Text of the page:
Clause 23 - Temporary moratorium on enforcement of protected rent debts

Part of Commercial Rent (Coronavirus) Bill – in a Public Bill Committee am 10:00 am ar 14 Rhagfyr 2021.

Danfonwch hysbysiad imi am ddadleuon fel hyn

Photo of Ruth Cadbury Ruth Cadbury Shadow Minister (International Trade) 10:00, 14 Rhagfyr 2021

I will speak to clause 23 and schedule 2, as well as amendment 8, which I tabled with my hon. Friend the Member for Feltham and Heston.

The clause prevents rent debts from being collected during the moratorium period, which begins on the day the Act is passed. As we have said previously, we welcome efforts to put a moratorium on the enforcement of protected rent debts, and the clause outlines a number of protections to stop landlords collecting rent arrears debts, including by preventing the making of a debt claim using commercial rent arrears recovery powers or using a tenant’s deposit. The measures have been broadly welcomed by businesses and we support them.

The provisions on the moratorium period cover the period

“beginning with the day on which this Act is passed”.

Last week, Kate Nicholls of UK Hospitality told the Committee that as soon as the Bill is enacted, communications should go out to ensure that commercial tenants are aware of the arbitration process. That point holds for small businesses and independent businesses. I very much hope that the Government will take steps to ensure that the Bill and the protections in it come into force as soon as possible and, equally, that tenants as well as landlords are aware of the protections.

Schedule 2 sets out in more detail the process by which landlords are prevented from making a debt claim and ensures that landlords are unable to take civil proceedings during the moratorium period. We support those provisions, although we know from the feedback we heard during the witness sessions last week the importance of ensuring that tenants are aware of the moratorium period and of the ability to enter into arbitration. Businesses absolutely need to be made aware of the measures.

The schedule outlines in further detail the various definitions used in the Bill, reaffirms that landlords are not able to make a debt claim against protected debts during the protected period, and outlines how parties can apply for debt claims to be stayed while arbitration goes on.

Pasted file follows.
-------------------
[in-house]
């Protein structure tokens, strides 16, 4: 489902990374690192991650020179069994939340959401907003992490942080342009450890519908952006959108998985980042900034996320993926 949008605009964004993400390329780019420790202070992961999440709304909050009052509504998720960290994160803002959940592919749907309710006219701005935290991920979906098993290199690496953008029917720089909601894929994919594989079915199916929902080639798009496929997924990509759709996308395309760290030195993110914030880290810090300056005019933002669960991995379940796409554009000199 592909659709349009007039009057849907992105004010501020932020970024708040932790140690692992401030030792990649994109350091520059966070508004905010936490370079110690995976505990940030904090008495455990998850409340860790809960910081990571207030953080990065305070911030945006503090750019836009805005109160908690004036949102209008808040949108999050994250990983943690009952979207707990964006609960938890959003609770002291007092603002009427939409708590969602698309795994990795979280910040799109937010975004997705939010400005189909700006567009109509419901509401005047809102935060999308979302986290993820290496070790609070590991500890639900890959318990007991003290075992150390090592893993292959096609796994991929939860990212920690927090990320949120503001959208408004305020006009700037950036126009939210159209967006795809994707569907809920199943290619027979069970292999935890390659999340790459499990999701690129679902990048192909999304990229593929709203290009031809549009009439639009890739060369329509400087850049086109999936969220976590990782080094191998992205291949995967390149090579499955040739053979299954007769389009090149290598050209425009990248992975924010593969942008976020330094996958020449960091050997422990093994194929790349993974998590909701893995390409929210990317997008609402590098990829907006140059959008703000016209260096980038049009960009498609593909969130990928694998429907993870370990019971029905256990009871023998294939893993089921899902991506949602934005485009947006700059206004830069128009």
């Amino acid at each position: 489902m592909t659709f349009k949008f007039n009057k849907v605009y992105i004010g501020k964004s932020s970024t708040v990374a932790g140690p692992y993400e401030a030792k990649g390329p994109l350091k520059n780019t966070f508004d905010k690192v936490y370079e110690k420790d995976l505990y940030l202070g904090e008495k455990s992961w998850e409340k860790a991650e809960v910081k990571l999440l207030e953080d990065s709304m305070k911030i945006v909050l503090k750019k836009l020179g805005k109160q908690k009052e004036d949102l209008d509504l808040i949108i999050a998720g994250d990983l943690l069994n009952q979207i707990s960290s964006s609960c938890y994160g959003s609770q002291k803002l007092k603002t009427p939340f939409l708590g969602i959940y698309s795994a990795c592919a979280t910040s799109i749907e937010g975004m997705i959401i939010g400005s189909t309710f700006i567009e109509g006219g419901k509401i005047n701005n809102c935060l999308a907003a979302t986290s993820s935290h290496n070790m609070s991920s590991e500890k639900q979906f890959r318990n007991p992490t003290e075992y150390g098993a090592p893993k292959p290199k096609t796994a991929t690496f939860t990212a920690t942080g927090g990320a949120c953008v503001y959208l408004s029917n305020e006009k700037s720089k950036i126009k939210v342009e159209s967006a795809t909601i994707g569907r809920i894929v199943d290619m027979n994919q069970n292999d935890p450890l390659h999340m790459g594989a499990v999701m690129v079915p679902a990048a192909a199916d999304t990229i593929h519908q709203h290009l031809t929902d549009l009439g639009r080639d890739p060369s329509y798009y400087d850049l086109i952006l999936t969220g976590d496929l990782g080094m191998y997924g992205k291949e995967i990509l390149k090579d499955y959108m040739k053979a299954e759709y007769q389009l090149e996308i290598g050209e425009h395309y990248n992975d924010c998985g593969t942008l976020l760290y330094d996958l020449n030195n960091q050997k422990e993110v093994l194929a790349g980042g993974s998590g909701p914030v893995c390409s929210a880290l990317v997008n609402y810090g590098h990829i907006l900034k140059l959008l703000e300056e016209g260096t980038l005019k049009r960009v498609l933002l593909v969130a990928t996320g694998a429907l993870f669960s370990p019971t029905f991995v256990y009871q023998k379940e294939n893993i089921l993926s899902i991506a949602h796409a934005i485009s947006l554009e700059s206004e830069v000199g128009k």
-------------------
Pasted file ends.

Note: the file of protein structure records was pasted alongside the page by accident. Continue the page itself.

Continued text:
I want to outline the important issues that we raised about the arbitration process. The process should be fair and transparent, and it needs to have the widespread confidence and support of tenants and landlords. As the witnesses in last week’s evidence sessions said, it is crucial that smaller tenants and landlords should not be made to suffer as the result of an expensive or long-running arbitration process in which they are at risk of being muscled out by the greater power of larger organisations. We welcome the arbitration process and the relief that it will bring, but the process itself needs to be fair, and it needs to ensure a balanced playing field.

Schedule 2 also outlines the fact that a landlord may not use the commercial rent arrears recovery power for protected debt, which we welcome. It also seeks to ensure that a landlord is prevented from enforcing a right to forfeit the tenancy in relation to the non-payment of rent. Subsection 9 prevents a landlord from using a tenant’s deposit. We welcome that provision as part of the wider package of protecting tenants and ensuring that landlords cannot seek to get around the spirit of the arbitration process and the protections around arrears.

Amendment 8 seeks to clarify that the definition of debt claims includes claims against guarantors. It aims to provide extra clarity about whether the protections given against county court action are also provided to the guarantors of tenancies. We have received written testimony from experts in the arbitration field and from the head lessee of the Subway chain, who express concern that guarantors and former tenants were not included in the implications of the legislation. I am sure that the Government want to see, just as we do, that the protection against rent arrears action is spread across all the businesses impacted by covid, as well as those that have given the additional support that new and small businesses so often need, such as their guarantors. Of course, many small businesses are franchisees of chains such as Subway, and its head lessee’s evidence must count for a lot of organisations where there is a head lessee and a franchise system.

We do not want to see a back door created whereby tenants are protected from enforcement but the guarantors are still liable. We also heard evidence from the guarantor of a nightclub in Surrey. We have two issues here: the guarantors and the head lessee. It is crucial that the Government ensure that the guarantors of tenants are also protected against debt claims during the prescribed six-month period. We do not want to see the common-sense measures circumvented if landlords are able to go after guarantors with no limit. As I say, the amendment is specifically about guarantors, but we also have concerns on behalf of head lessees.